New leader at American university after terror attack
David Sedney, the new acting president for the prestigious academic institution, is an independent analyst and commentator on national security and foreign policy. His previous interaction with Afghanistan was as the US Deputy Assistant Secretary of Defence for Afghanistan, Pakistan and Central Asia 2009-13 and stints at the US Embassy in Kabul in 2002 and 2003-04.
His profile, published on the AUAF website, highlights his expertise in the field of security; a key component for managing an academic institution in the middle of a war, though there is little indication so far of when the institution, closed since a suicide bombing in August, will reopen.
Sedney replaces Mark English who stepped down as president unexpectedly on 24 September, a month after the attack when four militants, thought to be Taliban, stormed the AUAF compound located on a busy street in the western part of the Afghan capital.
According to police, a suicide car bomber breached the university walls on 24 August while other militants stormed the campus with indiscriminate firing. The deadly 10-hour assault ended early the next day leaving at least 13 people dead, including 7 young students.
After the carnage in August, the university announced it had ‘temporarily suspended’ operations. The university has been closed since.
Babrak Yosufzai, a young journalist and language student at the AUAF, believes the attack on AUAF was well planned and was aimed at the future of the country. “Those studying at the American University are the leaders of tomorrow; the enemy of this country wants to scare them away from seeking knowledge and wisdom,” he said.
The appointment of Sedney, a security expert and former diplomat, has attracted some comment from experts on the region, as his predecessor’s experience was mainly in running international institutions in the Middle East.
It comes in the wake of reports that a US special operations force searching for two AUAF professors kidnapped from their car while returning from classes in Kabul on 7 August, had raided a compound in Jalalabad, resulting in a gun battle with militants, according to US defence sources.
However, the kidnapped professors – Kevin King, an American, and Timothy Weeks, an Australian citizen – were not found at the location. A second raid was sanctioned the next day. The raids were confirmed but the dates, thought to have been just days after the 7 August kidnapping, were not revealed in a Pentagon statement on 8 September.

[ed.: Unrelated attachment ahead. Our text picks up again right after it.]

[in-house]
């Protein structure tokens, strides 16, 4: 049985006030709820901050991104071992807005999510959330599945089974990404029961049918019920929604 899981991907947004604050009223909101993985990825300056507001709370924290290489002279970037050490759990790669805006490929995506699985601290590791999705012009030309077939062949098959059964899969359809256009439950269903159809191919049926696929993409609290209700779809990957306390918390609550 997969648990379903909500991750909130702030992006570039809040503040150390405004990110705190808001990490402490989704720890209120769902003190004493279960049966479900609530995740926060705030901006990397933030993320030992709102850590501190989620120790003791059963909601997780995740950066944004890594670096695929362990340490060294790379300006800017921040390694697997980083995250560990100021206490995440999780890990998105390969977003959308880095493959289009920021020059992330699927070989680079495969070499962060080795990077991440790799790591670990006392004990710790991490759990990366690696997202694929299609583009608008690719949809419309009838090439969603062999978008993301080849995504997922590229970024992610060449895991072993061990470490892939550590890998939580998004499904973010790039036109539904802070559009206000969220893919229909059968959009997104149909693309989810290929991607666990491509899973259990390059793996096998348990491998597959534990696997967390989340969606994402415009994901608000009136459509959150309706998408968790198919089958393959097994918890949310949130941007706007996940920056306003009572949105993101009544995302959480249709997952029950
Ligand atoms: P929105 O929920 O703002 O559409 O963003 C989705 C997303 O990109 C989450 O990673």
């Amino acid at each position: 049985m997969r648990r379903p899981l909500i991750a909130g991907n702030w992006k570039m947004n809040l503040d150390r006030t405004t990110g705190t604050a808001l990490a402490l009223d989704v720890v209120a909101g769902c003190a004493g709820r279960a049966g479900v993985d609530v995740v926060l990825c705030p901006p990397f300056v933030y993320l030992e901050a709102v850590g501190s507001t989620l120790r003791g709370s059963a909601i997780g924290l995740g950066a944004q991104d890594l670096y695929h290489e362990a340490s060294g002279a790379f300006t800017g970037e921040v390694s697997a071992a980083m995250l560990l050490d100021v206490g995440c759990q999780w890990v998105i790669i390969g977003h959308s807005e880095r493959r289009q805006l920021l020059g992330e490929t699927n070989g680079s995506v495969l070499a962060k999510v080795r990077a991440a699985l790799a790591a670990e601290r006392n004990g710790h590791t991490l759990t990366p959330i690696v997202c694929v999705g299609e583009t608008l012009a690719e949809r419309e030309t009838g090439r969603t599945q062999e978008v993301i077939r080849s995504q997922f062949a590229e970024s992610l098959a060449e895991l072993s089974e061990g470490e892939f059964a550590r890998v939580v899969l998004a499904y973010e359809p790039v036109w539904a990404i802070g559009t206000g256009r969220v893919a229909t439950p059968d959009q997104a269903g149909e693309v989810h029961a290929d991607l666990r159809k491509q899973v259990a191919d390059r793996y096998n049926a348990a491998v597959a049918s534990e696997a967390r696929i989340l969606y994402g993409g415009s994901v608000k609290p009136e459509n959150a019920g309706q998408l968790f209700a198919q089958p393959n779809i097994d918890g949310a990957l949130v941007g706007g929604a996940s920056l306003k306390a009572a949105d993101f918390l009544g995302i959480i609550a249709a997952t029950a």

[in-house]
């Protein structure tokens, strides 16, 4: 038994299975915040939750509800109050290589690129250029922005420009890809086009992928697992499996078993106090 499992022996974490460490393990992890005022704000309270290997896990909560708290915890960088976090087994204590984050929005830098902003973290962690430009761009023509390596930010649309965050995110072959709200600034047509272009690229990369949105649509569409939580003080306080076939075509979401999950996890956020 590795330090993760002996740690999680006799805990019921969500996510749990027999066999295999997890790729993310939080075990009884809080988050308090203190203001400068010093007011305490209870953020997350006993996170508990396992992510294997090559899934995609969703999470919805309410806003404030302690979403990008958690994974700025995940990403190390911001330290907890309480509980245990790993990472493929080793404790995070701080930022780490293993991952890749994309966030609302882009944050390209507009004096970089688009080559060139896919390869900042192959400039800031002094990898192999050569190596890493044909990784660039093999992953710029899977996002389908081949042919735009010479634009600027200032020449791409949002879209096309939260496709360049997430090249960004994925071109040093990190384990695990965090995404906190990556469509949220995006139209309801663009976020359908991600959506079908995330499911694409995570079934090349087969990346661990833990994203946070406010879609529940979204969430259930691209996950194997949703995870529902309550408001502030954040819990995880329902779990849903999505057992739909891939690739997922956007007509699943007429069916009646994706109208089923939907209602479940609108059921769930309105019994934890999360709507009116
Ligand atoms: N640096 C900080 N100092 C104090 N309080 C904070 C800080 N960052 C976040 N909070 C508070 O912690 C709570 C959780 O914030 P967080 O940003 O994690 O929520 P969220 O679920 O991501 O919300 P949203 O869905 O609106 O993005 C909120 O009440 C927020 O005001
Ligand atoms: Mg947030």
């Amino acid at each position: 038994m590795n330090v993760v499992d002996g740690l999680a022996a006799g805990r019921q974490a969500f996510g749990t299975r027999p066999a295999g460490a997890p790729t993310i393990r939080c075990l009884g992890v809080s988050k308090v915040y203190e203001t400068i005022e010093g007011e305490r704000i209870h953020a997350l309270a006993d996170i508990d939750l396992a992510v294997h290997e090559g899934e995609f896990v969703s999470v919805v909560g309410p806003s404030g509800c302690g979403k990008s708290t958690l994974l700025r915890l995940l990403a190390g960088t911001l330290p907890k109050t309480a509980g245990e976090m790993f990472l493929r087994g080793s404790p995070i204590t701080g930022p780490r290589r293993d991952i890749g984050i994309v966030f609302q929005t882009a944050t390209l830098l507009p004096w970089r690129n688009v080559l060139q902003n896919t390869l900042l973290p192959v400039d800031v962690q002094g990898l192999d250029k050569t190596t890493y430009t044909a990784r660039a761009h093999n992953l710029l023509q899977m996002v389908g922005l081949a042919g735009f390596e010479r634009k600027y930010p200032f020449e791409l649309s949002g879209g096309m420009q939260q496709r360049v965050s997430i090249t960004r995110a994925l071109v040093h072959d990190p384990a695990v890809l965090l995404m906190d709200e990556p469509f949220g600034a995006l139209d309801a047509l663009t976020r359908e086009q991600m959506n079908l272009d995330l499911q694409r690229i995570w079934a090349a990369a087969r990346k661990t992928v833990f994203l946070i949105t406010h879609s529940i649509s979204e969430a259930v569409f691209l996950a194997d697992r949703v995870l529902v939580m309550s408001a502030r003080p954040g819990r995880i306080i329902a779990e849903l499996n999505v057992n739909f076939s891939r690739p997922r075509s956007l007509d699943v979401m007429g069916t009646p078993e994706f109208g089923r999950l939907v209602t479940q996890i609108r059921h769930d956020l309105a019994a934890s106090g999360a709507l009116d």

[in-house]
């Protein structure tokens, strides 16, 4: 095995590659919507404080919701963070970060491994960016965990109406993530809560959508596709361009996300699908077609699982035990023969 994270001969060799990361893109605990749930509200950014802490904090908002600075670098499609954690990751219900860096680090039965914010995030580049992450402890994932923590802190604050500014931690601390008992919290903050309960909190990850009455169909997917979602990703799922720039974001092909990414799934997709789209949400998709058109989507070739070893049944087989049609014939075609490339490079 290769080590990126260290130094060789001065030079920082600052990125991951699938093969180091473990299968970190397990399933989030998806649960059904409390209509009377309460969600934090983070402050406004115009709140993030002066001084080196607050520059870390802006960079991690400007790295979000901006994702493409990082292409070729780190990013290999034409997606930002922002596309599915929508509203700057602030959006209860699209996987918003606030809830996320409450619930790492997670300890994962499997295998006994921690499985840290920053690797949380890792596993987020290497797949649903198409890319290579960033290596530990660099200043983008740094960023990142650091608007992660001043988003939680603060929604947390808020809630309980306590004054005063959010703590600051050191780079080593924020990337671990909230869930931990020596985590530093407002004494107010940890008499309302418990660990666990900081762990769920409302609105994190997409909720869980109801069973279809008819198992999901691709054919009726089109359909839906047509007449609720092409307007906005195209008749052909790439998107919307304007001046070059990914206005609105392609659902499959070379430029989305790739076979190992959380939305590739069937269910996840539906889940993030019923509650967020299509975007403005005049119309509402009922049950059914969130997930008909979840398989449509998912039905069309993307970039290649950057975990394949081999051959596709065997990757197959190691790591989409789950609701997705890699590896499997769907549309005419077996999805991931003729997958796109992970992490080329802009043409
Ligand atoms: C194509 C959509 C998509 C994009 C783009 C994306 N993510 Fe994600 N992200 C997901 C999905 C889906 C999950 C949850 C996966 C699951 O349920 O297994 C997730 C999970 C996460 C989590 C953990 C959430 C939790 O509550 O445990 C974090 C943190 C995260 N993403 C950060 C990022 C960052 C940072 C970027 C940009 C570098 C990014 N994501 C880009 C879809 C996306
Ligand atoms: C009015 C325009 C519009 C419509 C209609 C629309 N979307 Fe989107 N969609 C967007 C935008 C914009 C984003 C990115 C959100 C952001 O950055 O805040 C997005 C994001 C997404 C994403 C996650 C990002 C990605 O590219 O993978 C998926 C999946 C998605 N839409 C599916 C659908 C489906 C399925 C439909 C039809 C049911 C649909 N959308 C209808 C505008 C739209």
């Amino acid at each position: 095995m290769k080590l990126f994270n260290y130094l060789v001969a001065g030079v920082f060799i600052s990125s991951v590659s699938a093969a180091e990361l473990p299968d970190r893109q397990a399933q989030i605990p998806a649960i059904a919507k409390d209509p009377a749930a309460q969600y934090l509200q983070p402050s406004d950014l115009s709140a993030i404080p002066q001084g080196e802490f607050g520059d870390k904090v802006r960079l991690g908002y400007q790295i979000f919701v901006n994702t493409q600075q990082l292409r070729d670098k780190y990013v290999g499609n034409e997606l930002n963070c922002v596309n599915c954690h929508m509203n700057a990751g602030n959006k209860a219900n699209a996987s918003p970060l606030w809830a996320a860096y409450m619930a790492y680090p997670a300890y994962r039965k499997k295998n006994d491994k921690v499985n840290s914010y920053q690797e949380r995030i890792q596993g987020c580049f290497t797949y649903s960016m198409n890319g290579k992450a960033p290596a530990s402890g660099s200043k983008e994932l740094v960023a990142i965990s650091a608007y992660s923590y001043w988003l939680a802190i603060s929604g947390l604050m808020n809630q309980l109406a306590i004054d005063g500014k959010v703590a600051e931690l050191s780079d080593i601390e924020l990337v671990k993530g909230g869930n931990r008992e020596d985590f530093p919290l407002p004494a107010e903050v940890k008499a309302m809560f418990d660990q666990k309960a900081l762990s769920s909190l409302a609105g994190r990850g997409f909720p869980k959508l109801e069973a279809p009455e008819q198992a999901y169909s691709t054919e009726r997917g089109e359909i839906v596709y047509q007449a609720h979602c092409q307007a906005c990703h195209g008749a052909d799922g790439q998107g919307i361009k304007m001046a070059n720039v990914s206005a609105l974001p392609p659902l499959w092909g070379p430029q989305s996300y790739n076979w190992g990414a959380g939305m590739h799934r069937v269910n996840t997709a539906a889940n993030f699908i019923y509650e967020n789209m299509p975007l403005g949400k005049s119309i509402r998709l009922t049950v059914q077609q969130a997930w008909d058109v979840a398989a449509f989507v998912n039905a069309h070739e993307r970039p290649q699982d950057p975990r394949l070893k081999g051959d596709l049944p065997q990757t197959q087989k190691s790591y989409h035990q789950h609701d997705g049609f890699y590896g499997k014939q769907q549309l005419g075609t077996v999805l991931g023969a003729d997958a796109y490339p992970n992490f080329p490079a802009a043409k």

“The appointment [of Sedney] seems to suggest that to better protect staff and students, a good understanding of the situation on the ground and access to information networks that might help in locating the professors, is required,” said a US academic familiar with Afghanistan, speaking on condition of anonymity. “It also suggests that the university is taking the issue of security very seriously indeed, including the need to tap into intelligence.”
Masooma Ahmadi, 25, a business student present during the horrific incident, recalled haunting memories saying she still struggles to overcome the trauma of that evening.
“Like all students of the American University of Afghanistan, I am afraid and uncertain as it is not clear if our university would reopen or not. If the plan is to reopen it, then how will security be ensured to avoid any future attacks? If they [the administration] have decided against it [reopening] then what would happen to our studies?” she told University World News.
However, the university also announced it is has already started the process of repairing the damage caused by the attack so that the campus can reopen.
To reassure concerned students, the university administration announced that rumours that the university will close down were completely untrue.
Masooma said these messages did help overcome the initial panic. “Many students are close to the graduation period; this semester was their final semester. Now we are all worried, we have heard that the university might not reopen before January,” she said.
Afghan President Ashraf Ghani has pledged government resources to improve security at educational institutions in the country. General Abdul Rahman Rahimi, chief of the Afghan National Police in Kabul, told University World News that based on the president’s directives, special measures have been put in place to ensure security at the university.